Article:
August 18th, 2003, 08:32 AM
Deleting Lines From a Text File
I want to delete a particular row from a space delimited text file which I am able to do by sending the backspace character.
Though I am able to delete the required line, the file still shows the backspace characters and the number of characters in the file remains the same. I want to totally erase text from the file. How do I do that ?
August 18th, 2003, 02:03 PM
Basically speaking, adding or removing a line to or from the middle of a text file involves moving all the following lines, exactly the same as would need to be done in adding or removing a single array element to or from the middle of the array. Google for a discussion of the "insertion sort" for more details.
Unless somebody has a cleaner or more elegant way:
1. Open the text file for input.
2. Create and open a temporary text file for output.
3. Read in all the lines preceding the line you want to delete and write them to the output file.
4. Now read in all the lines following the line you want to delete and write them to the output file. Of course you do not include the line you are deleting because that is how you delete it.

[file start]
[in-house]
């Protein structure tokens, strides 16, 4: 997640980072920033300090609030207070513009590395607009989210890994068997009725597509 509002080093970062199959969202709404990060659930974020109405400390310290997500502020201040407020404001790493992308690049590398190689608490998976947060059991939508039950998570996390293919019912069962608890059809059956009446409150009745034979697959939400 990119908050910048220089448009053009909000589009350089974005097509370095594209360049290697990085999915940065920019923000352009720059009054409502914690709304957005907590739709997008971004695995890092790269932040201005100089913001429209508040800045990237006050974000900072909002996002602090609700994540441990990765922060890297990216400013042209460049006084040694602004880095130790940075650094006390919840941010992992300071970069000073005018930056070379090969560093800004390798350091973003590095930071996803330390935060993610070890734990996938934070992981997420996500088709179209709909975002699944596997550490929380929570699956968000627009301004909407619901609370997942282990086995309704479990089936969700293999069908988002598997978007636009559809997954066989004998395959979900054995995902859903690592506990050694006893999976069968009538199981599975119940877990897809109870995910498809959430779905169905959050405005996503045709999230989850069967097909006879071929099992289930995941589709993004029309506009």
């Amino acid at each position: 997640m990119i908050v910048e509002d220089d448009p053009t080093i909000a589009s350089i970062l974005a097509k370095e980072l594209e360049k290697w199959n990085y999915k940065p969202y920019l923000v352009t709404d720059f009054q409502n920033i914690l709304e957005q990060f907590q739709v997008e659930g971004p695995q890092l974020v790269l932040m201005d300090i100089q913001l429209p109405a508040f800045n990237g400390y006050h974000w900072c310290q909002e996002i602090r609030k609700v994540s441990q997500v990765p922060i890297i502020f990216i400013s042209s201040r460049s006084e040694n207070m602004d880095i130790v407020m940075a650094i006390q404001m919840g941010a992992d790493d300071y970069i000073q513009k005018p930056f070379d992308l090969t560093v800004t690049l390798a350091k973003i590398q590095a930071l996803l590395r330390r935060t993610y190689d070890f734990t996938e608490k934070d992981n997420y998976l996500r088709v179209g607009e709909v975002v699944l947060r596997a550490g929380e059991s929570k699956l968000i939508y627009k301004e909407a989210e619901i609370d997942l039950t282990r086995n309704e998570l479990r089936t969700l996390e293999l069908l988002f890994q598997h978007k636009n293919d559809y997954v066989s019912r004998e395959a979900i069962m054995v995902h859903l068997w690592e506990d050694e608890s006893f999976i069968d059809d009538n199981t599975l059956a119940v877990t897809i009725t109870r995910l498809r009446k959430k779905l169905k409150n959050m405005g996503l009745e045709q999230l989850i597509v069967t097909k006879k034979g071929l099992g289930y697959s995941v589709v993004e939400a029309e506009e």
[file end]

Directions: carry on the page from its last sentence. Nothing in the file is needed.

5. Close both files.
6. Delete the original text file.
7. Rename the temp file to the original file's name. This replaces the original file with a newer version that has deleted the line in question.
On a similar note, some applications, such as dBase III, would mark records that you deleted but still keep them in the file. That marking would tell the application to ignore that record. This kept dBase from having to go through that entire shifting of records every single time you deleted a record -- I think it originally ran on floppies, so that would have been excruciatingly slow. Then during maintenance you would run a command -- PACK, as I seem to recall -- that would basically run through the algorithm above and remove all the records marked as deleted.